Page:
Polysaccharides are polymers of sugars, where hundreds or thousands of monosaccharides are joined together by glycosidic linkages.
A glycosidic linkage is a covalent bond that is formed between two monosaccharides by a dehydration reaction — the removal of a water molecule (H + OH).
Polysaccharides are used for:
In plant cells, excess glucose made by photosynthesis is turned into starch.
In animal cells, excess glucose eaten is stored as glycogen.
We (and animals!) can get our source of sugars by eating starch. We have enzymes that can break down plant starch and turn it into glucose for energy.
2. Structural material
Plant cells have tough cell walls that contain cellulose. Like starch, cellulose is also a polymer of glucose. The difference is that it uses a different form of glucose — beta-glucose. When linked into a chain by beta-1,4-glycosidic linkages, beta-glucose forms a straight chain that can form hydrogen bonds with a neighboring chain. This makes it really strong!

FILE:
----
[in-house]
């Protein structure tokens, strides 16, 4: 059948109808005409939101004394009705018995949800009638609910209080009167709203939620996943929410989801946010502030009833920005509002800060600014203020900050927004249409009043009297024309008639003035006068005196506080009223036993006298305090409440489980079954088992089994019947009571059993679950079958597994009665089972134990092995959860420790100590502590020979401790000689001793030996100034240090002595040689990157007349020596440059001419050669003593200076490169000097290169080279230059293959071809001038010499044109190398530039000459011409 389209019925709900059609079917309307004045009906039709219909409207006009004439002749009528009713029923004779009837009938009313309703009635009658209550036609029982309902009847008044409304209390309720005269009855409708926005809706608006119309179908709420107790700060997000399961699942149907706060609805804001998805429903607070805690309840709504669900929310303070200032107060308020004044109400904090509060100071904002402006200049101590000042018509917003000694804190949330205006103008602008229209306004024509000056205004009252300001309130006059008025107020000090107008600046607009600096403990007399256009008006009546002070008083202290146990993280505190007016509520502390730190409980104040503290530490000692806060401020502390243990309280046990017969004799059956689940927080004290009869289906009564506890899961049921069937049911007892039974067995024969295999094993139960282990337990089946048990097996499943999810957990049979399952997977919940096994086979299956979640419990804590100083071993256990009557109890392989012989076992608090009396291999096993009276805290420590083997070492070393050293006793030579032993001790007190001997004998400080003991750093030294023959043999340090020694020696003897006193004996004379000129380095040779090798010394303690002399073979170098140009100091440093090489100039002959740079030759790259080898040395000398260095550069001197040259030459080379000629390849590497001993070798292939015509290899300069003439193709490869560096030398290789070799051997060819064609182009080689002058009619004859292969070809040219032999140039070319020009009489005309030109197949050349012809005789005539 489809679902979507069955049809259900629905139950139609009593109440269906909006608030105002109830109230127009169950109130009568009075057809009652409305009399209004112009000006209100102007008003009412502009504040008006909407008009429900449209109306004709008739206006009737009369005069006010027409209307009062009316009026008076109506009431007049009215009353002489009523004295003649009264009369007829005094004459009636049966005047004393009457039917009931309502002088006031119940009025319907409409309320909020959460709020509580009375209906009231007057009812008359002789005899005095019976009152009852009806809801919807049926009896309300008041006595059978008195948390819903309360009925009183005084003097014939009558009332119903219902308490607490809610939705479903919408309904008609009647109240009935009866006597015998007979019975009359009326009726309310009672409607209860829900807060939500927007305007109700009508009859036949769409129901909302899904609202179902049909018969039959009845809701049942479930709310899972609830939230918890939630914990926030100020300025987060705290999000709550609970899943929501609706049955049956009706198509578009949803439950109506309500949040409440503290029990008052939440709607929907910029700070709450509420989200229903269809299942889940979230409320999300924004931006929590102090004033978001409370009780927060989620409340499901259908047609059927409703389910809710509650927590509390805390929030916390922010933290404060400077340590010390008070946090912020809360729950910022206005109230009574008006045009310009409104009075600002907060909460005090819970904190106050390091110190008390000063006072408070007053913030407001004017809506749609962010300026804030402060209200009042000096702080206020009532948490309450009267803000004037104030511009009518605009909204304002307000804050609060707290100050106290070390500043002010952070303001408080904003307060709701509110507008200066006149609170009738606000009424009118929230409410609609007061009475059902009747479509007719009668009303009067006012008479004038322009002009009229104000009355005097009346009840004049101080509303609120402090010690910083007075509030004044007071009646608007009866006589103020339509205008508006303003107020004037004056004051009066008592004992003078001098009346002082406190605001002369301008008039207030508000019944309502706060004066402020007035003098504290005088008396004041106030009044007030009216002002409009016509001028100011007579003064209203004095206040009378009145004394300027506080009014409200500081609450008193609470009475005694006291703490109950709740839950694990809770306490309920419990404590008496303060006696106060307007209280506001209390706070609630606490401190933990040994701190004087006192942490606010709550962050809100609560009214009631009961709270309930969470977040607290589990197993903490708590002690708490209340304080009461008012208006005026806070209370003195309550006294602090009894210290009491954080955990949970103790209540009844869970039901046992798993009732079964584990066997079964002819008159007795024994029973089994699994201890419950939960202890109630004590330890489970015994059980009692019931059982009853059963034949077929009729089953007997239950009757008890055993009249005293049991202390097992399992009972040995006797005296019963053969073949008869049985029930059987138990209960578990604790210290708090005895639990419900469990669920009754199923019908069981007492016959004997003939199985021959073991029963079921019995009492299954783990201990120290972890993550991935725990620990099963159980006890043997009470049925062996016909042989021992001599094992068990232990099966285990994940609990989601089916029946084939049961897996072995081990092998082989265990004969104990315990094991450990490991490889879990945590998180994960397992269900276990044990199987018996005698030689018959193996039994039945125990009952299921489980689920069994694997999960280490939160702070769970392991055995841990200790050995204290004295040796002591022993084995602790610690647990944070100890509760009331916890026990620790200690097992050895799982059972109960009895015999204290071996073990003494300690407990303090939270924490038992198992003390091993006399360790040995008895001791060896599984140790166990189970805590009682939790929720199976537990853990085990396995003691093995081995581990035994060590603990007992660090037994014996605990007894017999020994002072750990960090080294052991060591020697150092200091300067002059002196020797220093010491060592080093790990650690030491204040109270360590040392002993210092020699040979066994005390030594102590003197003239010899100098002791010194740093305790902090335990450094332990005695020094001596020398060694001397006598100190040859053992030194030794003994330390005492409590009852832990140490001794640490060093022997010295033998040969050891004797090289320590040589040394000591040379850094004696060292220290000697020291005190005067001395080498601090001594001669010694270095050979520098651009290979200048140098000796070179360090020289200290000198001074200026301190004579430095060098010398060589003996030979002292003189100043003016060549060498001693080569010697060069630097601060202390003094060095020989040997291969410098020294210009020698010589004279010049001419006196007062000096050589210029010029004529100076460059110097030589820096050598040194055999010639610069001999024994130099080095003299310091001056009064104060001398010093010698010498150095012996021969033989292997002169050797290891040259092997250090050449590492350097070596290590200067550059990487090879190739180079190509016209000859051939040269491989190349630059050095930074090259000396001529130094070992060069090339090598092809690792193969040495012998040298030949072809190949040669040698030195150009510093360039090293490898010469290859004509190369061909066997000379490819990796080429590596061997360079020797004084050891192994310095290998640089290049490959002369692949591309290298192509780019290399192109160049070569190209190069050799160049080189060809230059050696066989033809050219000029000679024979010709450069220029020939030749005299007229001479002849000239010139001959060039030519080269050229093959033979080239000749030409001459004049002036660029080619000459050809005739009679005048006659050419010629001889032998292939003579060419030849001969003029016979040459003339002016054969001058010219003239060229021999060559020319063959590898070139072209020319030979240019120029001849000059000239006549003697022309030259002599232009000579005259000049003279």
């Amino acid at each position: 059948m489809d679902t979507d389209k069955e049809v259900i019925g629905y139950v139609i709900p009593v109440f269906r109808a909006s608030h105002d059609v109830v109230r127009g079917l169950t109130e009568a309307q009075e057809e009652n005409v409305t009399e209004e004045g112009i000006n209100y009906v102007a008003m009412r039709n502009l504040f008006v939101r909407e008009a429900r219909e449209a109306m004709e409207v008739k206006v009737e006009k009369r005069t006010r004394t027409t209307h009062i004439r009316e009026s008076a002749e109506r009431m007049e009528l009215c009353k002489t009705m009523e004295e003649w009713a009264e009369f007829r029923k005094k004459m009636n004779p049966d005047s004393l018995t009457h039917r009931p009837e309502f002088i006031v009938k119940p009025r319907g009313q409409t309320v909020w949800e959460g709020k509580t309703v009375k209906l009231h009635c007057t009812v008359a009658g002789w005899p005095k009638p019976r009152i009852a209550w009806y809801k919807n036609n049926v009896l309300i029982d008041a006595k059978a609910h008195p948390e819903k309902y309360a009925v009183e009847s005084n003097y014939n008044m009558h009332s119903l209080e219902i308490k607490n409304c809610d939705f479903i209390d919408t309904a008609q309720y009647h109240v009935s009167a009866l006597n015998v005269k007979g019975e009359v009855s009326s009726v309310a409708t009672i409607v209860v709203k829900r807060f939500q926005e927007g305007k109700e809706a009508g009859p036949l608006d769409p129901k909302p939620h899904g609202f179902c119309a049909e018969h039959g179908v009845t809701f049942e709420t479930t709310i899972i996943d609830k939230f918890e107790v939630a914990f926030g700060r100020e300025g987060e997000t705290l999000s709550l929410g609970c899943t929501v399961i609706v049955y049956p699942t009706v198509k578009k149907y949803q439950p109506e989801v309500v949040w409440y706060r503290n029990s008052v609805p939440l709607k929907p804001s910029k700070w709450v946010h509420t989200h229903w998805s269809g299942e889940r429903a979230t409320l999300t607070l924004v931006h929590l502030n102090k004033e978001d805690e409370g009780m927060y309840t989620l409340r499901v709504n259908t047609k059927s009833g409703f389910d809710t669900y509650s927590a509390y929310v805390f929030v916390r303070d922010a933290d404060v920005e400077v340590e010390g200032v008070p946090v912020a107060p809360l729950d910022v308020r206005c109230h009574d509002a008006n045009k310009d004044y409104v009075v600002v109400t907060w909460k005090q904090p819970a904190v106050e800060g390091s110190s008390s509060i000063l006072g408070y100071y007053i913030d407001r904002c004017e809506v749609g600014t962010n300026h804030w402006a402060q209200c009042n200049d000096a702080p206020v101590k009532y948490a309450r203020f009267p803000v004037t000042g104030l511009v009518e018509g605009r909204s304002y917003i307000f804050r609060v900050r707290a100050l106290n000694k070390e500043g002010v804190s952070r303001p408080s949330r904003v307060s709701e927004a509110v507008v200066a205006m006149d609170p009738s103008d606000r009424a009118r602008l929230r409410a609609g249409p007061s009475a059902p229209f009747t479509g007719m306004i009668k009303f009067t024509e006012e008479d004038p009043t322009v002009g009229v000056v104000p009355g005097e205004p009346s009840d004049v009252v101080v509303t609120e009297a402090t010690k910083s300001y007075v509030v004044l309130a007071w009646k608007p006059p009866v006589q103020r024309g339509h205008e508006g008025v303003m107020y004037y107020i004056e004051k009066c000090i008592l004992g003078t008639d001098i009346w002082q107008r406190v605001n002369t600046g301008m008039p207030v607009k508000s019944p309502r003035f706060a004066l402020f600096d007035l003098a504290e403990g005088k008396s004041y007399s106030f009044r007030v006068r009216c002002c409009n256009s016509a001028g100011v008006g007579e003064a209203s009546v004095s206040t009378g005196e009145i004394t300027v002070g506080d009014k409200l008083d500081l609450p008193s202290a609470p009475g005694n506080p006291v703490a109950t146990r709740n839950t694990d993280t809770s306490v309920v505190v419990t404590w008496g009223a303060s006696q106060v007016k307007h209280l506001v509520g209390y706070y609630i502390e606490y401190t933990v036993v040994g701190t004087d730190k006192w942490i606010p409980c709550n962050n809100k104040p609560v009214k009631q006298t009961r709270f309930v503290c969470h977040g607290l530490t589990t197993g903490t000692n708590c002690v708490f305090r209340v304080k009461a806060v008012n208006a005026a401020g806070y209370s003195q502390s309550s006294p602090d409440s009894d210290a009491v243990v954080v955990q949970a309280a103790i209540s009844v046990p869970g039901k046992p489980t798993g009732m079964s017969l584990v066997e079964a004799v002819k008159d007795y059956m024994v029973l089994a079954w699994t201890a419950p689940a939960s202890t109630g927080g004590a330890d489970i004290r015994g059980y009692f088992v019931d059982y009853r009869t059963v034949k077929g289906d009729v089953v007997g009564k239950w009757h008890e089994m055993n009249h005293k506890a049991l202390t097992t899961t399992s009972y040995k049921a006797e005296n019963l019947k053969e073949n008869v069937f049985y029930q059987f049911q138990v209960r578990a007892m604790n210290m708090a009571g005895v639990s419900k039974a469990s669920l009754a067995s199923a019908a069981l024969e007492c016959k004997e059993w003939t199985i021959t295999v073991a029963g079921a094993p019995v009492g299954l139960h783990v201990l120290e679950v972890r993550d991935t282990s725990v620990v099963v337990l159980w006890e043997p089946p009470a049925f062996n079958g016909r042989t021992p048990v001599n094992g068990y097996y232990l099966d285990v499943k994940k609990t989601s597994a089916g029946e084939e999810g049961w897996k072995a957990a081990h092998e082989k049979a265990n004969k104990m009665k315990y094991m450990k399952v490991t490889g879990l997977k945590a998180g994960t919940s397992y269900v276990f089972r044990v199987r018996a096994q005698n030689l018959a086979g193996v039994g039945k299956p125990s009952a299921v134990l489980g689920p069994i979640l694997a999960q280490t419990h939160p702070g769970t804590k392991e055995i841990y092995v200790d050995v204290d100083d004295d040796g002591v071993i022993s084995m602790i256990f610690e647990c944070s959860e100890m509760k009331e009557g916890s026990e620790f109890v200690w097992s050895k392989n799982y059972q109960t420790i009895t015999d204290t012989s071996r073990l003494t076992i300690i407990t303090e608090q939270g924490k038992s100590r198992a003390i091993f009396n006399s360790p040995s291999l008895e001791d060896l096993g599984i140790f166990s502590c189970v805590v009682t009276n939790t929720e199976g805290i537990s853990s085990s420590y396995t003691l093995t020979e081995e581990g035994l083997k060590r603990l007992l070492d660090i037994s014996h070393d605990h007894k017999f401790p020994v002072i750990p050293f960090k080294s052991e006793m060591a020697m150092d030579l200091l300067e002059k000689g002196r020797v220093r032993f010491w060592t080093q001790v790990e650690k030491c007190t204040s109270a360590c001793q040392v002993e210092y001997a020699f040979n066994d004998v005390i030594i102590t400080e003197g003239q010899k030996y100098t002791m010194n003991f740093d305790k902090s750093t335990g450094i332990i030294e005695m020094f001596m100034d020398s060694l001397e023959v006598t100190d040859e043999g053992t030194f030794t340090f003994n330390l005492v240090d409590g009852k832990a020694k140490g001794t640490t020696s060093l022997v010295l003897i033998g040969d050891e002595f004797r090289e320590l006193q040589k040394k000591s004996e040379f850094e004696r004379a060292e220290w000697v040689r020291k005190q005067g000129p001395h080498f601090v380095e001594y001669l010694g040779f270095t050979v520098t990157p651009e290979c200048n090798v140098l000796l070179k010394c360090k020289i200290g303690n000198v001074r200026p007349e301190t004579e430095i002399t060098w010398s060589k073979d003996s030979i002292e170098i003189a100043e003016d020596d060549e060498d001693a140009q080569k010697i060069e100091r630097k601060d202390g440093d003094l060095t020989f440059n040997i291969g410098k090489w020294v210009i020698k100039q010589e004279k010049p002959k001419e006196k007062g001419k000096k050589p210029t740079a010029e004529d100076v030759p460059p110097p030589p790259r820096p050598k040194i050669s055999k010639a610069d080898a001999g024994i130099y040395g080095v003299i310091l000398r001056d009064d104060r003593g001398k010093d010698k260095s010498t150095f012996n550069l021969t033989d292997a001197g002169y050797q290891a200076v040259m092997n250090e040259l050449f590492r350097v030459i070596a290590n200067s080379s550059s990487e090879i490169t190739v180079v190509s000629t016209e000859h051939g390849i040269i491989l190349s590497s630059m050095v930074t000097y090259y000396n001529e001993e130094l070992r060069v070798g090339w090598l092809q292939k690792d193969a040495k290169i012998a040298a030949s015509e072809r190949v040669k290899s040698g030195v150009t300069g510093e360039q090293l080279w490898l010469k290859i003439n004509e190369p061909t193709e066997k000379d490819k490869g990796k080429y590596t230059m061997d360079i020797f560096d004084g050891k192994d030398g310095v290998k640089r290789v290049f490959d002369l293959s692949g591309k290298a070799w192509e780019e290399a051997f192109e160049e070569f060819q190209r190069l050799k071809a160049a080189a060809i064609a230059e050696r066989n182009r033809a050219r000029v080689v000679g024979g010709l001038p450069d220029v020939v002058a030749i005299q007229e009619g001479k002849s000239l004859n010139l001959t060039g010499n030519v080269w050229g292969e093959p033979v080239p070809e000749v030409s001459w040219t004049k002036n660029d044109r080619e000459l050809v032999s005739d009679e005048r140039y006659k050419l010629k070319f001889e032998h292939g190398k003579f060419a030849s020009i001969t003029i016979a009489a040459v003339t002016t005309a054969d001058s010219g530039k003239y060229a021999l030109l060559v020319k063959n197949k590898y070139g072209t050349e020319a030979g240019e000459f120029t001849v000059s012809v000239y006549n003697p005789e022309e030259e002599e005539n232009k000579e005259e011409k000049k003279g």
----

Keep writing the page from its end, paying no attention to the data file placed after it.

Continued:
Humans don't have enzymes that can hydrolyze (break) these beta-linkages, which is why we can't digest cellulose (dietary fiber). Cows, however, have bacteria in their stomachs that can do this, so they can use the nutrients of the cellulose they eat.
Certain animals (arthropods: insects, spiders, crustaceans...) also use a structural polysaccharide, chitin, to form their exoskeleton.